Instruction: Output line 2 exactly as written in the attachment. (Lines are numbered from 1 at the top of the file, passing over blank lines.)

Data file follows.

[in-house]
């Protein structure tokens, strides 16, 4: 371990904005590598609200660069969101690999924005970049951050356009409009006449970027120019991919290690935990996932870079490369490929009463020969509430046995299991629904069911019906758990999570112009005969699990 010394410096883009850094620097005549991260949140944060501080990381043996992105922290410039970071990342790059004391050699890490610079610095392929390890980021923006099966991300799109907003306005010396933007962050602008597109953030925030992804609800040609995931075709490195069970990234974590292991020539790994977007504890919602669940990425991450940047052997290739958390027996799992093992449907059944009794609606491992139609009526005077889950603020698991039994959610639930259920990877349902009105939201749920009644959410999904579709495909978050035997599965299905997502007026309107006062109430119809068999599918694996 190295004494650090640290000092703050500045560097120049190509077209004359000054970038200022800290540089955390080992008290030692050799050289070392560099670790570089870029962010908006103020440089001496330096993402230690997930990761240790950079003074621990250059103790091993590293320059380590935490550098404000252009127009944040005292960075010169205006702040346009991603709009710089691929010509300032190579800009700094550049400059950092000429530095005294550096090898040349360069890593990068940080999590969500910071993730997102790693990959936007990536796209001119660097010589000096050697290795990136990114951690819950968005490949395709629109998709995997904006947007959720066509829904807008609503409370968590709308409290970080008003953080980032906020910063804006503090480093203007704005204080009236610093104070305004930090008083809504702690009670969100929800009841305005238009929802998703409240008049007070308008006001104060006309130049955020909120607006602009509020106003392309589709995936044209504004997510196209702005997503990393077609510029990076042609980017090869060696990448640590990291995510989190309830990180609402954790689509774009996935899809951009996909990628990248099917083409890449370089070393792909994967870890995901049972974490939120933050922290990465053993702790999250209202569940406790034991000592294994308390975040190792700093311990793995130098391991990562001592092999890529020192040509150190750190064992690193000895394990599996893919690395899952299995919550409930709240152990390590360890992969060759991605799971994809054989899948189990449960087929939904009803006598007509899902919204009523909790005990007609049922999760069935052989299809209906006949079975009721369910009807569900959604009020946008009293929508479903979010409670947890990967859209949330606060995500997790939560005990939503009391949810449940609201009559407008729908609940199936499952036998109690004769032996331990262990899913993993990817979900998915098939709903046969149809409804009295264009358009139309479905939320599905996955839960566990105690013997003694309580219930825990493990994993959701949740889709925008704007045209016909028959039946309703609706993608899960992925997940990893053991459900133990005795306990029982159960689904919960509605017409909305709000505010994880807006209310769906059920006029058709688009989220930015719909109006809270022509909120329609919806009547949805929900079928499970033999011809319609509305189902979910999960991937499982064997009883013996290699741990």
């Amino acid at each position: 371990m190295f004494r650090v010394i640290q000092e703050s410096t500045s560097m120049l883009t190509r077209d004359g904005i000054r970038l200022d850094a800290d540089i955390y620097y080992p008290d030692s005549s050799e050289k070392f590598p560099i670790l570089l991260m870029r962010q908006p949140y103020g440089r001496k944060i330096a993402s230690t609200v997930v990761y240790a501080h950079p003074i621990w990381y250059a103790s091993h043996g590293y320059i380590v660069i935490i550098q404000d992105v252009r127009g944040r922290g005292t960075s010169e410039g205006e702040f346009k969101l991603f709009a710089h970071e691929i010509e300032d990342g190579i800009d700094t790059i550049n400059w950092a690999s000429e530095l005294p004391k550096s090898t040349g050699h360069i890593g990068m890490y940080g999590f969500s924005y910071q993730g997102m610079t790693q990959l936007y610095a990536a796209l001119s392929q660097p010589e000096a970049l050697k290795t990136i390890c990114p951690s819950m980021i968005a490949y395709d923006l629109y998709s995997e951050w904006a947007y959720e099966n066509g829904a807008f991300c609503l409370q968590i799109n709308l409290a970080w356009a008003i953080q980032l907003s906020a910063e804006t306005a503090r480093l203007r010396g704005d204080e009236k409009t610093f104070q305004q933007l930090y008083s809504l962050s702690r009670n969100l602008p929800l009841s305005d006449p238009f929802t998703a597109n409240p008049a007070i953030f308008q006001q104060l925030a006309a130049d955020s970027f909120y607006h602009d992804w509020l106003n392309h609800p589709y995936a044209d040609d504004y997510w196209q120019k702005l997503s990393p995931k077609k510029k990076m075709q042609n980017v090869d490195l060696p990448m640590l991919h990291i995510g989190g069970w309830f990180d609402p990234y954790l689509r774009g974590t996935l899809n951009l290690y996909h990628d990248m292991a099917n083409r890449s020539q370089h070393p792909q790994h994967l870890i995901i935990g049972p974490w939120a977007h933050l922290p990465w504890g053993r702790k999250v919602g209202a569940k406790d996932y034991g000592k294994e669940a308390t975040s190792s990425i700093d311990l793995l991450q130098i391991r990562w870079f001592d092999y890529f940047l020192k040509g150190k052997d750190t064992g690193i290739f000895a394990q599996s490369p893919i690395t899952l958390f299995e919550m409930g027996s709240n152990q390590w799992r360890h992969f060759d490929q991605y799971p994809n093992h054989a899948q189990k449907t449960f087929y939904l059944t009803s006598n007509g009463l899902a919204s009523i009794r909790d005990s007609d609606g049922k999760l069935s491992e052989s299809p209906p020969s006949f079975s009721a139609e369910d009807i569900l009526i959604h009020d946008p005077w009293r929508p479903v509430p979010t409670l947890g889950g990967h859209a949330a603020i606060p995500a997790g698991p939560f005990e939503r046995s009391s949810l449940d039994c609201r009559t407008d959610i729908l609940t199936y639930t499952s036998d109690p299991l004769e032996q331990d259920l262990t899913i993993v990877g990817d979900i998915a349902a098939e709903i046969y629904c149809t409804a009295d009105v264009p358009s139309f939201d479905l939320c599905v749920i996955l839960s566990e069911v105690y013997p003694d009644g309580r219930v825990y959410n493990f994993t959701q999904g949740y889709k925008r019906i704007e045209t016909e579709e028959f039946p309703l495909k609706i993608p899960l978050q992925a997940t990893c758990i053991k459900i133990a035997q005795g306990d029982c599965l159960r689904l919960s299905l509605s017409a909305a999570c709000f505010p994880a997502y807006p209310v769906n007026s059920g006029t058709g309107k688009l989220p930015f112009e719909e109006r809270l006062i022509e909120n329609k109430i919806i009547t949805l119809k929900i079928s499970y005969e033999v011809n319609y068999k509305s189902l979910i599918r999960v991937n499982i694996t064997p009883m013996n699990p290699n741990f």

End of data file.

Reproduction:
């Protein structure tokens, strides 16, 4: 371990904005590598609200660069969101690999924005970049951050356009409009006449970027120019991919290690935990996932870079490369490929009463020969509430046995299991629904069911019906758990999570112009005969699990 010394410096883009850094620097005549991260949140944060501080990381043996992105922290410039970071990342790059004391050699890490610079610095392929390890980021923006099966991300799109907003306005010396933007962050602008597109953030925030992804609800040609995931075709490195069970990234974590292991020539790994977007504890919602669940990425991450940047052997290739958390027996799992093992449907059944009794609606491992139609009526005077889950603020698991039994959610639930259920990877349902009105939201749920009644959410999904579709495909978050035997599965299905997502007026309107006062109430119809068999599918694996 190295004494650090640290000092703050500045560097120049190509077209004359000054970038200022800290540089955390080992008290030692050799050289070392560099670790570089870029962010908006103020440089001496330096993402230690997930990761240790950079003074621990250059103790091993590293320059380590935490550098404000252009127009944040005292960075010169205006702040346009991603709009710089691929010509300032190579800009700094550049400059950092000429530095005294550096090898040349360069890593990068940080999590969500910071993730997102790693990959936007990536796209001119660097010589000096050697290795990136990114951690819950968005490949395709629109998709995997904006947007959720066509829904807008609503409370968590709308409290970080008003953080980032906020910063804006503090480093203007704005204080009236610093104070305004930090008083809504702690009670969100929800009841305005238009929802998703409240008049007070308008006001104060006309130049955020909120607006602009509020106003392309589709995936044209504004997510196209702005997503990393077609510029990076042609980017090869060696990448640590990291995510989190309830990180609402954790689509774009996935899809951009996909990628990248099917083409890449370089070393792909994967870890995901049972974490939120933050922290990465053993702790999250209202569940406790034991000592294994308390975040190792700093311990793995130098391991990562001592092999890529020192040509150190750190064992690193000895394990599996893919690395899952299995919550409930709240152990390590360890992969060759991605799971994809054989899948189990449960087929939904009803006598007509899902919204009523909790005990007609049922999760069935052989299809209906006949079975009721369910009807569900959604009020946008009293929508479903979010409670947890990967859209949330606060995500997790939560005990939503009391949810449940609201009559407008729908609940199936499952036998109690004769032996331990262990899913993993990817979900998915098939709903046969149809409804009295264009358009139309479905939320599905996955839960566990105690013997003694309580219930825990493990994993959701949740889709925008704007045209016909028959039946309703609706993608899960992925997940990893053991459900133990005795306990029982159960689904919960509605017409909305709000505010994880807006209310769906059920006029058709688009989220930015719909109006809270022509909120329609919806009547949805929900079928499970033999011809319609509305189902979910999960991937499982064997009883013996290699741990």